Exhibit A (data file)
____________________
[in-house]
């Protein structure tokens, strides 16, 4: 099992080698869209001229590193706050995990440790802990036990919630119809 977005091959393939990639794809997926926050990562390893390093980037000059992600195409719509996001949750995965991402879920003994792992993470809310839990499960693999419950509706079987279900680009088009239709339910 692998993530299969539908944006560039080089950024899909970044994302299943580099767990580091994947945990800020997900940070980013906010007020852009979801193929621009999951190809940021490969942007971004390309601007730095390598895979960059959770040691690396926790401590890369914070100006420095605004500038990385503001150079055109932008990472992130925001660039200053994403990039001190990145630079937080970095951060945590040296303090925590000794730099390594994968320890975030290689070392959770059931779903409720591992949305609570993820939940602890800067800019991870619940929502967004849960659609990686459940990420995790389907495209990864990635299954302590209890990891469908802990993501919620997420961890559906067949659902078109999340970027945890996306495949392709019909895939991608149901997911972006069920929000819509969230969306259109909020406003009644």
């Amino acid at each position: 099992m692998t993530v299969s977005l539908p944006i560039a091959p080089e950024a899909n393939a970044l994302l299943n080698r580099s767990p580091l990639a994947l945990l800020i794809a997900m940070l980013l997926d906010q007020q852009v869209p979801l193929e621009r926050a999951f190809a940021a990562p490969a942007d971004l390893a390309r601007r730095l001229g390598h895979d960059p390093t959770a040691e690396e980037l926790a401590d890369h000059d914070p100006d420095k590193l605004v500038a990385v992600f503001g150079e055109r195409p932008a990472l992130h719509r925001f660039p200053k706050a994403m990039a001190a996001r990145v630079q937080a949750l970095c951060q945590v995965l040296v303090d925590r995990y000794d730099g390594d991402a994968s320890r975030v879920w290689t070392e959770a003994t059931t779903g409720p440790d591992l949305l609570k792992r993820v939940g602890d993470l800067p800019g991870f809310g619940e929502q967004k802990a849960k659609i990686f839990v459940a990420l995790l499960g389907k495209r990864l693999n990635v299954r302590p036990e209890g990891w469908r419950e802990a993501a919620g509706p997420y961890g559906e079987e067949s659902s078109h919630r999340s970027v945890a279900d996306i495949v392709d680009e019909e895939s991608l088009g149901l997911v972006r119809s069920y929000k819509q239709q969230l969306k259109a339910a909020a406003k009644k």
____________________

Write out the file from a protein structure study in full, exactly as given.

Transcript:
[in-house]
């Protein structure tokens, strides 16, 4: 099992080698869209001229590193706050995990440790802990036990919630119809 977005091959393939990639794809997926926050990562390893390093980037000059992600195409719509996001949750995965991402879920003994792992993470809310839990499960693999419950509706079987279900680009088009239709339910 692998993530299969539908944006560039080089950024899909970044994302299943580099767990580091994947945990800020997900940070980013906010007020852009979801193929621009999951190809940021490969942007971004390309601007730095390598895979960059959770040691690396926790401590890369914070100006420095605004500038990385503001150079055109932008990472992130925001660039200053994403990039001190990145630079937080970095951060945590040296303090925590000794730099390594994968320890975030290689070392959770059931779903409720591992949305609570993820939940602890800067800019991870619940929502967004849960659609990686459940990420995790389907495209990864990635299954302590209890990891469908802990993501919620997420961890559906067949659902078109999340970027945890996306495949392709019909895939991608149901997911972006069920929000819509969230969306259109909020406003009644």
């Amino acid at each position: 099992m692998t993530v299969s977005l539908p944006i560039a091959p080089e950024a899909n393939a970044l994302l299943n080698r580099s767990p580091l990639a994947l945990l800020i794809a997900m940070l980013l997926d906010q007020q852009v869209p979801l193929e621009r926050a999951f190809a940021a990562p490969a942007d971004l390893a390309r601007r730095l001229g390598h895979d960059p390093t959770a040691e690396e980037l926790a401590d890369h000059d914070p100006d420095k590193l605004v500038a990385v992600f503001g150079e055109r195409p932008a990472l992130h719509r925001f660039p200053k706050a994403m990039a001190a996001r990145v630079q937080a949750l970095c951060q945590v995965l040296v303090d925590r995990y000794d730099g390594d991402a994968s320890r975030v879920w290689t070392e959770a003994t059931t779903g409720p440790d591992l949305l609570k792992r993820v939940g602890d993470l800067p800019g991870f809310g619940e929502q967004k802990a849960k659609i990686f839990v459940a990420l995790l499960g389907k495209r990864l693999n990635v299954r302590p036990e209890g990891w469908r419950e802990a993501a919620g509706p997420y961890g559906e079987e067949s659902s078109h919630r999340s970027v945890a279900d996306i495949v392709d680009e019909e895939s991608l088009g149901l997911v972006r119809s069920y929000k819509q239709q969230l969306k259109a339910a909020a406003k009644k």